Top 5 Common Causes of Vehicle Fires

According to the National Fire Protection Association (NFPA), vehicle fires account for about 20 percent of all reported fires. In fact, a vehicle fire is said to happen every 96 seconds in the United States. These fires can cause significant property damage so you’ll have to have your vehicle checked by a body shop. Serious or fatal injuries can also arise from fires so it’s essential you are aware of the top common causes of vehicle fires. The more you understand how these fires form, the more likely you will be able to prevent them and stay safe.
  1. Design Flaw
    There has been a lot of coverage in the news regarding vehicle design flaws as many of them can lead to unexpected fire. When the auto manufacturers become aware of such design flaws, they typically issue a recall so all owners can be notified of the possible danger and get the vehicle fixed (for free). If you receive a notice or hear about a possible recall, it’s important you act immediately and contact your local dealer for assistance.
  2. Electrical System Failures
    Your electrical system is one of the most common causes of vehicle fires. A standard car battery’s charging cycles can cause hydrogen gas to build up on the engine bay and the electrical current of the battery can produce sparks along with faulty or loose wiring. This can quickly ignite any dripped fluid or leaked vapors. And since your vehicle’s electrical wiring runs throughout the entire body, it creates a substantial danger.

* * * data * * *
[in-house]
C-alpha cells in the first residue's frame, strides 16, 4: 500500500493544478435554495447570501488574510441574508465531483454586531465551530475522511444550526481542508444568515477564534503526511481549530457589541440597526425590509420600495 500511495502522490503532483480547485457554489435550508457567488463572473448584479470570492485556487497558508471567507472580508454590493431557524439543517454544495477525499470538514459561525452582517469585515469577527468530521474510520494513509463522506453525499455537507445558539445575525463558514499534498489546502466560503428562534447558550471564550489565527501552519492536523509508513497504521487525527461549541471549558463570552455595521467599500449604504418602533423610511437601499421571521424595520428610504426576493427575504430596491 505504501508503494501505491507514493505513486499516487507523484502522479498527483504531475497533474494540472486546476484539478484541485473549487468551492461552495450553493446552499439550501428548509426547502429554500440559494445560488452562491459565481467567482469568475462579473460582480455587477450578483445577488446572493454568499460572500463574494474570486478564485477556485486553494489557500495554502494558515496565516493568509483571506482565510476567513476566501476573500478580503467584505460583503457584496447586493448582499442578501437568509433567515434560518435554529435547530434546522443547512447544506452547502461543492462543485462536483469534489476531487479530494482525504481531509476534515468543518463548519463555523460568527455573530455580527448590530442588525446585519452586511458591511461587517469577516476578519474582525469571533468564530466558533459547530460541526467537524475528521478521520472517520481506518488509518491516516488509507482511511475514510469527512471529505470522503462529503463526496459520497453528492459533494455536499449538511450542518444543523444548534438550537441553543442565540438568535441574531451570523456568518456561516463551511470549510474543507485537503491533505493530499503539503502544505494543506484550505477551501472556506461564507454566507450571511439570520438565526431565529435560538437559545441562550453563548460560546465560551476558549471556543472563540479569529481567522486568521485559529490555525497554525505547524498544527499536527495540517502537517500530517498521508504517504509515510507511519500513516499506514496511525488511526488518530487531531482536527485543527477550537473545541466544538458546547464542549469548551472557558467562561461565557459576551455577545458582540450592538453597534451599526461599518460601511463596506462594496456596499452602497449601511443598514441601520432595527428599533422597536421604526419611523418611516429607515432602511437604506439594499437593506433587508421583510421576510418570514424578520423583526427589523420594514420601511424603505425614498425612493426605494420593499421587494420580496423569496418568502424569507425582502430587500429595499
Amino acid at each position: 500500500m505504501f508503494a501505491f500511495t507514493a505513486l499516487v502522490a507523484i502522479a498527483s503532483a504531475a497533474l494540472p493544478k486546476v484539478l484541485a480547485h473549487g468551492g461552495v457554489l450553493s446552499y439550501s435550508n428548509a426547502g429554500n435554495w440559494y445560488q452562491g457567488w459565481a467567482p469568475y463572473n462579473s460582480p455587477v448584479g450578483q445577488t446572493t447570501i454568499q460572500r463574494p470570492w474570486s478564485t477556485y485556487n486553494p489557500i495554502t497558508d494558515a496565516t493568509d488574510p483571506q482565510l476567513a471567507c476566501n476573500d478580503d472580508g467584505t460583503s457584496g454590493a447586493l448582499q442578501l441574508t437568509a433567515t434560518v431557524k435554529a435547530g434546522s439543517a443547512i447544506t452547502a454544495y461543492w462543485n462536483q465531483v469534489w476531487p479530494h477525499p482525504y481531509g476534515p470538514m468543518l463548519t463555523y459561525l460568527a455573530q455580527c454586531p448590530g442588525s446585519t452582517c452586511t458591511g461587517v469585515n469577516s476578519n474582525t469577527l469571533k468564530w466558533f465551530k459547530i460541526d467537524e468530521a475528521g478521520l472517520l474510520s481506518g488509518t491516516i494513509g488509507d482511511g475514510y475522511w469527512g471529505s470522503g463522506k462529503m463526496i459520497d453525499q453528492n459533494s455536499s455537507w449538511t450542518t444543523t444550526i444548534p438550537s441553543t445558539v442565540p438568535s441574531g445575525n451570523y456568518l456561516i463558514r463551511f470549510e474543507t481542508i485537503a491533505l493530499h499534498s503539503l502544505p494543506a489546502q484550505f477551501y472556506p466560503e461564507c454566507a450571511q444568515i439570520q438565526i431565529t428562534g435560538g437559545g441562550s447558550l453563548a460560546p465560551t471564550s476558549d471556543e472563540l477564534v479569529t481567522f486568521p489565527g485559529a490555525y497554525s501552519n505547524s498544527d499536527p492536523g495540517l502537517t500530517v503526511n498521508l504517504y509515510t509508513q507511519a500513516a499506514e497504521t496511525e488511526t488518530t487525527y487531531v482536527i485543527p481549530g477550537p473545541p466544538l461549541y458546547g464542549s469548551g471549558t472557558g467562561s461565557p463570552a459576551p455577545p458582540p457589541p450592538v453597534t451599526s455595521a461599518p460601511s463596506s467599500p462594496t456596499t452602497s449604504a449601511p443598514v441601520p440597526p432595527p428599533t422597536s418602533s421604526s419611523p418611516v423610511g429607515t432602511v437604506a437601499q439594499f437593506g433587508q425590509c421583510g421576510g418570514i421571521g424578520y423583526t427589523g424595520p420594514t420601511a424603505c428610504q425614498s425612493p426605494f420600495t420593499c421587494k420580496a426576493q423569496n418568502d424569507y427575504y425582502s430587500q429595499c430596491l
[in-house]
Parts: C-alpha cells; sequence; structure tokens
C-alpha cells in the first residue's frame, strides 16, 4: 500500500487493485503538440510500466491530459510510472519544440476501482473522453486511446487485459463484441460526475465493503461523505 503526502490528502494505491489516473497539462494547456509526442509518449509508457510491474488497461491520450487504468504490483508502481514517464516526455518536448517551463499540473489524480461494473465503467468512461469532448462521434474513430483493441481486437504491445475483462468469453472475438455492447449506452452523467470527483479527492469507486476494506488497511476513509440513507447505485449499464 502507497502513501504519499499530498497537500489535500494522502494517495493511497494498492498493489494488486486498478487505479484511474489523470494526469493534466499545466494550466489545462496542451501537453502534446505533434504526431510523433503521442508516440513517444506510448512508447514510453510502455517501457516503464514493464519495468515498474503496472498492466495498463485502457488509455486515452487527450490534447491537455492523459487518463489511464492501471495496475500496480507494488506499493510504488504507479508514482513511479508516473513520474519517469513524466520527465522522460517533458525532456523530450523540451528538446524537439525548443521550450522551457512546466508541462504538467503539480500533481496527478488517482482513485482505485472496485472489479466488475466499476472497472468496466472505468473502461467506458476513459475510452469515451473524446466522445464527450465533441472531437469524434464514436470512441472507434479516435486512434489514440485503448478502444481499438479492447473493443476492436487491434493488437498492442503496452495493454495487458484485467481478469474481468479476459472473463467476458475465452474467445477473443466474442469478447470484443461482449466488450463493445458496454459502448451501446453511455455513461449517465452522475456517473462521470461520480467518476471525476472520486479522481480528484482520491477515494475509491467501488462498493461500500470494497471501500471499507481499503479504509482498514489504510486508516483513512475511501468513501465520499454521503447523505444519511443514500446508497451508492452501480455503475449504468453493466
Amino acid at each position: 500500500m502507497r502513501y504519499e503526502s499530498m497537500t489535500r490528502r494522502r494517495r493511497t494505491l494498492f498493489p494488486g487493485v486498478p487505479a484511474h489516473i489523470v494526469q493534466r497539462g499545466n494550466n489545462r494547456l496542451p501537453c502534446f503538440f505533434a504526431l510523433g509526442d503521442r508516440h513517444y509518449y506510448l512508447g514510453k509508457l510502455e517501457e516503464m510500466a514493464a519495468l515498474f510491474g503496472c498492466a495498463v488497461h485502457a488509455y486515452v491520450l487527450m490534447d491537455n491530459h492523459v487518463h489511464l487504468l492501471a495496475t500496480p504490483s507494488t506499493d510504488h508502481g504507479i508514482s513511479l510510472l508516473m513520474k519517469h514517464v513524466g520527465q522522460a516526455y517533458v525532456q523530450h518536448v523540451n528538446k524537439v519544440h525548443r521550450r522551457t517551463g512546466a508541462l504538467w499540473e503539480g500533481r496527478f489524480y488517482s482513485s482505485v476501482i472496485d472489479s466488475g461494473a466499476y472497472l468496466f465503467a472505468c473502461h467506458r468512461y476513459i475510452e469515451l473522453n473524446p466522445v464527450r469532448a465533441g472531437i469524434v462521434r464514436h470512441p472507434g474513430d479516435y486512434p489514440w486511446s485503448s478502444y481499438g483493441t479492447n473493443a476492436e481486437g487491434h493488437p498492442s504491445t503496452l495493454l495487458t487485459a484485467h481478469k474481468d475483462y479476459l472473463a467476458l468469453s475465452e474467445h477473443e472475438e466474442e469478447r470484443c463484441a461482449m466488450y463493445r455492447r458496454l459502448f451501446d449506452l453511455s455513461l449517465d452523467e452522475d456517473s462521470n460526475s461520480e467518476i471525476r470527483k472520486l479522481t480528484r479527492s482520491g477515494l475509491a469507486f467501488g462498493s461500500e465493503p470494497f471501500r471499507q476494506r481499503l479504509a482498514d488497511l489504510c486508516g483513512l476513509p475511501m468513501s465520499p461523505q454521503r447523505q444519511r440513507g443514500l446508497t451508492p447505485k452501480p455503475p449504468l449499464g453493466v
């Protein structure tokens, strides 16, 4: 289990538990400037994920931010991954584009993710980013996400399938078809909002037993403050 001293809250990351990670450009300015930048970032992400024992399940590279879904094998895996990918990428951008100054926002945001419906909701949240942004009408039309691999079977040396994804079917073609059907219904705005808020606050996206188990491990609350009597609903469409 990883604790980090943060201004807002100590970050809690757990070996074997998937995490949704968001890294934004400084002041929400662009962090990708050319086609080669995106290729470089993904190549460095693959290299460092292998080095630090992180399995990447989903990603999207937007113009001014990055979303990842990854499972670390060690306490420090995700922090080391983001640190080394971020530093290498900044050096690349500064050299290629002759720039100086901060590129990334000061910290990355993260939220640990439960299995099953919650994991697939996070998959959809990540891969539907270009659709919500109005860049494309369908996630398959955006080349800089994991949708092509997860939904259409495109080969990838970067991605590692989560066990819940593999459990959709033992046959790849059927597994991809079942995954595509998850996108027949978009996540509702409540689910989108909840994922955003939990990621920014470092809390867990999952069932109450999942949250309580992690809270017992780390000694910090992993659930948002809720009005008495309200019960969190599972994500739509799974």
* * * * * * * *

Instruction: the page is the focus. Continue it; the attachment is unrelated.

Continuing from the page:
3. Overheating Engine
    While your vehicle’s engine isn’t likely to overheat enough to catch fire on its own, it can be hot enough to make the vehicle’s oil and coolant rise to dangerous temperatures.  When this happens, these internal fluids spread throughout the engine bay and onto the exhaust system. This is where they can dangerously ignite and spread.
  4. Spilled Fluids
    The typical vehicle has numerous flammable fluids under the hood from gasoline or diesel fuel, transmission fluid, engine oil, brake fluid, power steering fluid and engine coolant. If anything happens to any of their lines, hoses or reservoirs, any of them could catch fire when the car is on and they are circulating. When you combine an accident or a failed part with one of these instances, your chance for fire increases.
  5. Accident
    While most vehicles have crumple zones which help the sheet metal absorb the impact of a crash, an intense blow can still spark a fire. Leaking fluids combined with heat create ideal conditions for a fire. If you are in an accident, you may not realize what is leaking under the hood, so it’s a good idea to always move away from an accident quickly.

Remember, it’s important you keep up on your vehicle’s regular maintenance, because if you don’t, you run the risk of not being aware of certain issues harboring under the hood. If you don’t fix faulty wiring, broken parts or leaky seals, for example, your vehicle is more susceptible to an incident that can spark a fire.

If you need any work done, or existing damage repaired, contact the Collision Center of Andover, your full service auto body shop, at (316) 733-9310, and we will get you back on the road.

 

photo credit: FontFont via photopin cc

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